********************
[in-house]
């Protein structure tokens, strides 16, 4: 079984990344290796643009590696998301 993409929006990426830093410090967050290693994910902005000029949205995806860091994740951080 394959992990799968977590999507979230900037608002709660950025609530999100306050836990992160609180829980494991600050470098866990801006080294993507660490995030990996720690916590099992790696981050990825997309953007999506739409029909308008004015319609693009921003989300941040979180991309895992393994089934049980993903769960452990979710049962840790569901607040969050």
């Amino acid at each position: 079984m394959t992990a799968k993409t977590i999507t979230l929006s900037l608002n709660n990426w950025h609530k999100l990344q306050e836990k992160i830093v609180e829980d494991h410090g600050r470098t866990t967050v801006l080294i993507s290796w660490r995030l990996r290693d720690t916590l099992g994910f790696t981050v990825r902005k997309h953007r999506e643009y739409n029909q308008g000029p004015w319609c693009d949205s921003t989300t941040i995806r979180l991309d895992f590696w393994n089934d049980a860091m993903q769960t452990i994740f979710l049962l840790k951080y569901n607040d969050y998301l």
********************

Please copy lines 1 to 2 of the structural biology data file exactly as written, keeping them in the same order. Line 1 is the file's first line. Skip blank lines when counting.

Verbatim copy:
[in-house]
């Protein structure tokens, strides 16, 4: 079984990344290796643009590696998301 993409929006990426830093410090967050290693994910902005000029949205995806860091994740951080 394959992990799968977590999507979230900037608002709660950025609530999100306050836990992160609180829980494991600050470098866990801006080294993507660490995030990996720690916590099992790696981050990825997309953007999506739409029909308008004015319609693009921003989300941040979180991309895992393994089934049980993903769960452990979710049962840790569901607040969050």